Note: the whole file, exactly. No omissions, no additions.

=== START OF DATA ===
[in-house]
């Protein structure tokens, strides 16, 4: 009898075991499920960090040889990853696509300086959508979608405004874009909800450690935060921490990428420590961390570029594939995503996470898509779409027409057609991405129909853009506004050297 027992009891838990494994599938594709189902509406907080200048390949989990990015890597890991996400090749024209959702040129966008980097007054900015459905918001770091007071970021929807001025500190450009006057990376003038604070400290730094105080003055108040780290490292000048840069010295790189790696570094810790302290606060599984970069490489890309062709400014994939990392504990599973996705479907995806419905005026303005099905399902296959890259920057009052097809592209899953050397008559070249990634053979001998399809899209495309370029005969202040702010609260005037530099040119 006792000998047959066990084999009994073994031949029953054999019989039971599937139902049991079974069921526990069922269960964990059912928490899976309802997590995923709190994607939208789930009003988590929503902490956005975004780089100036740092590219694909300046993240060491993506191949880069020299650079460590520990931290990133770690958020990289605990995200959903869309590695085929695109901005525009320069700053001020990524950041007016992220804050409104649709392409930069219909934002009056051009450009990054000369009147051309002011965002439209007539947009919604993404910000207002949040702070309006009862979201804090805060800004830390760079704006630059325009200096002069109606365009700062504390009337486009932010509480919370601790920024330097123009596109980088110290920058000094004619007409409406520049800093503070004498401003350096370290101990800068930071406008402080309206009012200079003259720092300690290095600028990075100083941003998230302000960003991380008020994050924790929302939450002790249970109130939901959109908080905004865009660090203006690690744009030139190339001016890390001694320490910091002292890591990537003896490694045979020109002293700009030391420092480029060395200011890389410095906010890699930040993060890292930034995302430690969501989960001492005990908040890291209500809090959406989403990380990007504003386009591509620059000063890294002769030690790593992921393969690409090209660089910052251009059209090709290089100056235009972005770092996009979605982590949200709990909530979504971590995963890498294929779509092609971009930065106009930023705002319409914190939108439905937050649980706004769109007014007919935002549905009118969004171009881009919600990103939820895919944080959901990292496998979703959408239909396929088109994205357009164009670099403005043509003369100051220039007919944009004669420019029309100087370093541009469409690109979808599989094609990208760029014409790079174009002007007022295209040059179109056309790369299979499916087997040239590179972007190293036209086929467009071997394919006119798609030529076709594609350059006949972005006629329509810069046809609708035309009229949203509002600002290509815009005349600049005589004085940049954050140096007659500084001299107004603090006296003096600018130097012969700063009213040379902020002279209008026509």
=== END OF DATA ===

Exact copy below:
[in-house]
């Protein structure tokens, strides 16, 4: 009898075991499920960090040889990853696509300086959508979608405004874009909800450690935060921490990428420590961390570029594939995503996470898509779409027409057609991405129909853009506004050297 027992009891838990494994599938594709189902509406907080200048390949989990990015890597890991996400090749024209959702040129966008980097007054900015459905918001770091007071970021929807001025500190450009006057990376003038604070400290730094105080003055108040780290490292000048840069010295790189790696570094810790302290606060599984970069490489890309062709400014994939990392504990599973996705479907995806419905005026303005099905399902296959890259920057009052097809592209899953050397008559070249990634053979001998399809899209495309370029005969202040702010609260005037530099040119 006792000998047959066990084999009994073994031949029953054999019989039971599937139902049991079974069921526990069922269960964990059912928490899976309802997590995923709190994607939208789930009003988590929503902490956005975004780089100036740092590219694909300046993240060491993506191949880069020299650079460590520990931290990133770690958020990289605990995200959903869309590695085929695109901005525009320069700053001020990524950041007016992220804050409104649709392409930069219909934002009056051009450009990054000369009147051309002011965002439209007539947009919604993404910000207002949040702070309006009862979201804090805060800004830390760079704006630059325009200096002069109606365009700062504390009337486009932010509480919370601790920024330097123009596109980088110290920058000094004619007409409406520049800093503070004498401003350096370290101990800068930071406008402080309206009012200079003259720092300690290095600028990075100083941003998230302000960003991380008020994050924790929302939450002790249970109130939901959109908080905004865009660090203006690690744009030139190339001016890390001694320490910091002292890591990537003896490694045979020109002293700009030391420092480029060395200011890389410095906010890699930040993060890292930034995302430690969501989960001492005990908040890291209500809090959406989403990380990007504003386009591509620059000063890294002769030690790593992921393969690409090209660089910052251009059209090709290089100056235009972005770092996009979605982590949200709990909530979504971590995963890498294929779509092609971009930065106009930023705002319409914190939108439905937050649980706004769109007014007919935002549905009118969004171009881009919600990103939820895919944080959901990292496998979703959408239909396929088109994205357009164009670099403005043509003369100051220039007919944009004669420019029309100087370093541009469409690109979808599989094609990208760029014409790079174009002007007022295209040059179109056309790369299979499916087997040239590179972007190293036209086929467009071997394919006119798609030529076709594609350059006949972005006629329509810069046809609708035309009229949203509002600002290509815009005349600049005589004085940049954050140096007659500084001299107004603090006296003096600018130097012969700063009213040379902020002279209008026509």